Screen Shot 2013-03-19 at 11.08.49 AMAll my friends go to Disney. I love Disney. I’ve been there several times. My parents did it right, though. They waited. I was nineteen.  I didn’t think I would enjoy a pilgrimage to see Mickey Mouse at nineteen. I was wrong. It was awesome.

There were a few things that could have made Disney better for me–there were a decided lack of lack of vegetarian options for food and snacking at the time, something I hear is much improved these days as vegetarianism is considered less a medical disorder and more of a lifestyle by the American mainstream.

As such, I was forced to consume an awful lot of those Mickey-ear ice cream bars from the vendors that seem to be near every hour-long line of screaming children. I have to give Walt credit, though. It was good training for my future of picking through salad plates and side dishes at each one of the fifty weddings in which I was destined to take part, and for my travels overseas in countries where they include vegetarianism on the list of medical ailments that can be cured with proper medical treatment or a little voodoo.

Screen Shot 2013-03-19 at 11.07.36 AMEven though food options have improved, I’m going to wait before I go back. That is because I have a five-year old.

You’d think, “No, this is the perfect time to go–five-year old minds are ripe for the magic Walt Disney brought to America. Outside of the New York Yankees and maxed credit cards, there is nothing so American as Disney.”

I have a three or four sets of friends who go to Disney constantly. The first two have systems as to how to get the best deals and minute-to-minute plans as to when to sign up for food.  The third friend goes all out–he has a Disney concierge who does most of the legwork for him, both for regular Disney and the Disney cruise lines. He spares no luxury in his pursuit of the Big Mouse. They are on a first-name basis.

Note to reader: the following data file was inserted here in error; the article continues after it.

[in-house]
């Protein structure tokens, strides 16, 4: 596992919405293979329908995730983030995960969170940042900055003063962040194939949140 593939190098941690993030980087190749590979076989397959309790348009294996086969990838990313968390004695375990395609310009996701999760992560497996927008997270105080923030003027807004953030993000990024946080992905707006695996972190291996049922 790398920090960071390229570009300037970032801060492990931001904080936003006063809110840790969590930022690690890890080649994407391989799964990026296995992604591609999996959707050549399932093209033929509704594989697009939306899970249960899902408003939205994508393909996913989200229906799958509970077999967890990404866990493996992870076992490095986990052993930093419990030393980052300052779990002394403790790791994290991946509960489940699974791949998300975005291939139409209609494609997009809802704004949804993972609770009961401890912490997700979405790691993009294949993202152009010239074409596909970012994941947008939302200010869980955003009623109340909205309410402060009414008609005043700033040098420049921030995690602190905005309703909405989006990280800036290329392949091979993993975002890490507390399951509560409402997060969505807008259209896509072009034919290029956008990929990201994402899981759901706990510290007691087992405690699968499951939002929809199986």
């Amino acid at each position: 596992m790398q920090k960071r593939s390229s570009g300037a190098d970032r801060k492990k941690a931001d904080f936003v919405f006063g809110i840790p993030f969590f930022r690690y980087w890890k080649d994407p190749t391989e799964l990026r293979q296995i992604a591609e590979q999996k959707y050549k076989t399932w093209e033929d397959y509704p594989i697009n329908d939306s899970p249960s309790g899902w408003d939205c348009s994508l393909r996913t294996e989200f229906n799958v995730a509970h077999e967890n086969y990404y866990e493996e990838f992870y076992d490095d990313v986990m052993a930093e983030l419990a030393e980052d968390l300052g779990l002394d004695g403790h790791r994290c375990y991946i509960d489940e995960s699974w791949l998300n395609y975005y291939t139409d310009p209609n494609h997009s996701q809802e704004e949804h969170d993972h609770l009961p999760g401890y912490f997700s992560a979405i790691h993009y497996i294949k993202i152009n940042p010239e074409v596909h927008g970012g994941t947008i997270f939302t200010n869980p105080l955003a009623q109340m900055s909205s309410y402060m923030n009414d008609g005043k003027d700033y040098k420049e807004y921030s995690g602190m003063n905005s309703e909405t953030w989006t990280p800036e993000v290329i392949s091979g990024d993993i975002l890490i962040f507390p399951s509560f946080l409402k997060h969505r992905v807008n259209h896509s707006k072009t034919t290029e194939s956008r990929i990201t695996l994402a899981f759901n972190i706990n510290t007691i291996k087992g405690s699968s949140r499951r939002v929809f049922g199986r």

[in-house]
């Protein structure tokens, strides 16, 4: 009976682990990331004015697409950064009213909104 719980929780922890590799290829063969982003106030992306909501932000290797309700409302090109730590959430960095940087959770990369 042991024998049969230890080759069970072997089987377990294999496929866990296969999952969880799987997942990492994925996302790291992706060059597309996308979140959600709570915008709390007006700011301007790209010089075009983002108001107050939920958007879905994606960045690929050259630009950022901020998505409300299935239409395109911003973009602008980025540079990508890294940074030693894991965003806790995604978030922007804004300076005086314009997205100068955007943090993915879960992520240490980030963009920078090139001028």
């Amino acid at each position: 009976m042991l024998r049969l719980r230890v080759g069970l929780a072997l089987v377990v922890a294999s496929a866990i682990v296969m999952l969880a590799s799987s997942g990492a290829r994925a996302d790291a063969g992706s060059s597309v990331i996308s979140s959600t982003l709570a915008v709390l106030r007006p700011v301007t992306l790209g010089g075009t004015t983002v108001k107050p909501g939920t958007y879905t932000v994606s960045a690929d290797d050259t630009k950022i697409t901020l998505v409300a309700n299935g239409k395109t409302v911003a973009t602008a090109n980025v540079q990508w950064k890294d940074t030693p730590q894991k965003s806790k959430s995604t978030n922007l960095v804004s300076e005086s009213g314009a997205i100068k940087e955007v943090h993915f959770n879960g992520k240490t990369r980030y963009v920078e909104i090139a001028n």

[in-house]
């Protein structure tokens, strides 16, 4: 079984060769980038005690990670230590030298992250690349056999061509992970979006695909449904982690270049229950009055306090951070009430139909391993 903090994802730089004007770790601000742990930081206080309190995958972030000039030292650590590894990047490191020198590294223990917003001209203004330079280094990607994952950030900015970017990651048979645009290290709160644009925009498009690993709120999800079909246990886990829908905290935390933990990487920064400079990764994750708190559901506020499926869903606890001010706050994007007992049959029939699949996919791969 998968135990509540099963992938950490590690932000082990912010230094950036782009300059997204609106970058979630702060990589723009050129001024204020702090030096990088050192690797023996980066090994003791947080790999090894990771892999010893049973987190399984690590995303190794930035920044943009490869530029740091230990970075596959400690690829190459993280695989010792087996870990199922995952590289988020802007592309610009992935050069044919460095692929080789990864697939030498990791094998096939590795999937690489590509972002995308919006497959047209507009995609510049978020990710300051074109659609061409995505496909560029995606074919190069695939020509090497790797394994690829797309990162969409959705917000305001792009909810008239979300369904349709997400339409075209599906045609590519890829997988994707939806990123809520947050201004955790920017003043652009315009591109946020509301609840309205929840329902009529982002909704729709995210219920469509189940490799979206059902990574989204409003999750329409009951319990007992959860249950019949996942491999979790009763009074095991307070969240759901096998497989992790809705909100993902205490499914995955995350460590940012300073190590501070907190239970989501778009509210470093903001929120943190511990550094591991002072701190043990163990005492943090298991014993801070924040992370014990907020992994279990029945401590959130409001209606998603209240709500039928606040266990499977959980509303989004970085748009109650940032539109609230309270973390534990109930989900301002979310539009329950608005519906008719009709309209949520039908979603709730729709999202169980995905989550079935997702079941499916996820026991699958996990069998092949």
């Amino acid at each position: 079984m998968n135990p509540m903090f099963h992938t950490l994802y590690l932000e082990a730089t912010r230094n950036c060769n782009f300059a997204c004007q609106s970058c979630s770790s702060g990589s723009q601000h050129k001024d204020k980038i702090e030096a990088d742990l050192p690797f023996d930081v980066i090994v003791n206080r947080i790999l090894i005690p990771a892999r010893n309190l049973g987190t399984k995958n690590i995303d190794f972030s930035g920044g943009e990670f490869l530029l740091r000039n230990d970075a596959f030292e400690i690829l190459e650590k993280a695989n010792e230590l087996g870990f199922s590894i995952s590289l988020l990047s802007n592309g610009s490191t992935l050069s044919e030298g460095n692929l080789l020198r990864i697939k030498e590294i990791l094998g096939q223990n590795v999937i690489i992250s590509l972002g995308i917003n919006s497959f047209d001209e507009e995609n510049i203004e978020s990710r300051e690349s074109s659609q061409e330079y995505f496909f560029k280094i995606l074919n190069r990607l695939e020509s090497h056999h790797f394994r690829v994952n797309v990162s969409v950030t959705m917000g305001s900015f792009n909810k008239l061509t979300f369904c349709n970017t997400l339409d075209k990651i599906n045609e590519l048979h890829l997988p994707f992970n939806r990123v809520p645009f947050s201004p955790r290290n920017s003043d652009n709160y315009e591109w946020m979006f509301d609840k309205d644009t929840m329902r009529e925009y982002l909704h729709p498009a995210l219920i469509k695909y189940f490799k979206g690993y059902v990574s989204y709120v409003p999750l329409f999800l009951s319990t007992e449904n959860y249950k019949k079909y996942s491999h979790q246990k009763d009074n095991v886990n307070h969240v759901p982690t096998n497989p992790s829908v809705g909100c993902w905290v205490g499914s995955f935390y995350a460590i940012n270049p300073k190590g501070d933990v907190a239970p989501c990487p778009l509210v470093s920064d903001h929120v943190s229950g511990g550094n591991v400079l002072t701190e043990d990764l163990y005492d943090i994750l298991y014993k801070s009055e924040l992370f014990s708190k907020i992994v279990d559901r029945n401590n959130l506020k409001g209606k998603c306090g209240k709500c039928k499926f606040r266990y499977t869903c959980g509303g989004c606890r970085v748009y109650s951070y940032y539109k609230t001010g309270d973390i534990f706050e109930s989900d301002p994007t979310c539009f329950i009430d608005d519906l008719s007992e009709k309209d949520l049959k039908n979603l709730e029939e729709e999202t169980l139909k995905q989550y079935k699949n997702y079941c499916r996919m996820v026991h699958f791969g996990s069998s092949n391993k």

I see this a little differently–I don’t want to go with young kids. I am glad we went when we were older, the youngest among us being ten. My parents want to go down with all the grandchildren. That would mean, between my son and nephews, we’d have four kids ranging in age from 8 or 9 down to preschool.

Disney is equipped for these ages–vendors at every stop, an ice cream guy conveniently stationed at every long line, and stroller parking so that you can hold that little one in that one-hour line making the waiting also multitask as weight-lifting. Even Walt Disney knew you have to get in your exercise to be a healthy parent.

Going to Disney with little kids is sort of like taking coolant out of a reactor core. As the temperature rises, you get ever closer to the meltdown. This happens at Disney daily. That Magic Kingdom time each day when every little person forced out of a nap routine breaks down in an orchestrated symphony of whining and crying. Parents try to get through the line in which they had just invested some of the best years of their lives, or even worse–to push a little bit harder to squeeze in one more attraction.

This is why I am not going to Disney with kids until they complete my Disney Training Course. Today, I’m giving it out free, but after this, you can download it for $.99. I think a lot of parents will be interested in this foolproof method to get the most out of the Great American Vacation. Here are some highlights:

Chapter One: I set up concert-style ropes in the yard, winding around to simulate a quarter-mile line.

Chapter Two: Declan is required to wait in the line for a progressively increasing amount of time each day until he works his way up to six hours.

Chapter Three: In the last week of training, “Hell Week,” enticements are placed in various key locations around the line. Ice cream carts, balloon men, etc.

Chapter Four: He completes one of those intensive training sessions in line with other children at a temperature over one-hundred with humidity at 90%. Water is permitted for safety of all trainees.

Chapter Five: He finally succeeds in standing in the megaline without crying, whining, or saying “I’m bored” after getting recycled back to phase one just like a Marine in boot camp four times.

When all the children pass intensive course, they will be considered Disney certified. Not before. Then, we will get on a plane and visit the greatest heroes of all time. But by that time, I’ll probably have to train my grandchildren first.


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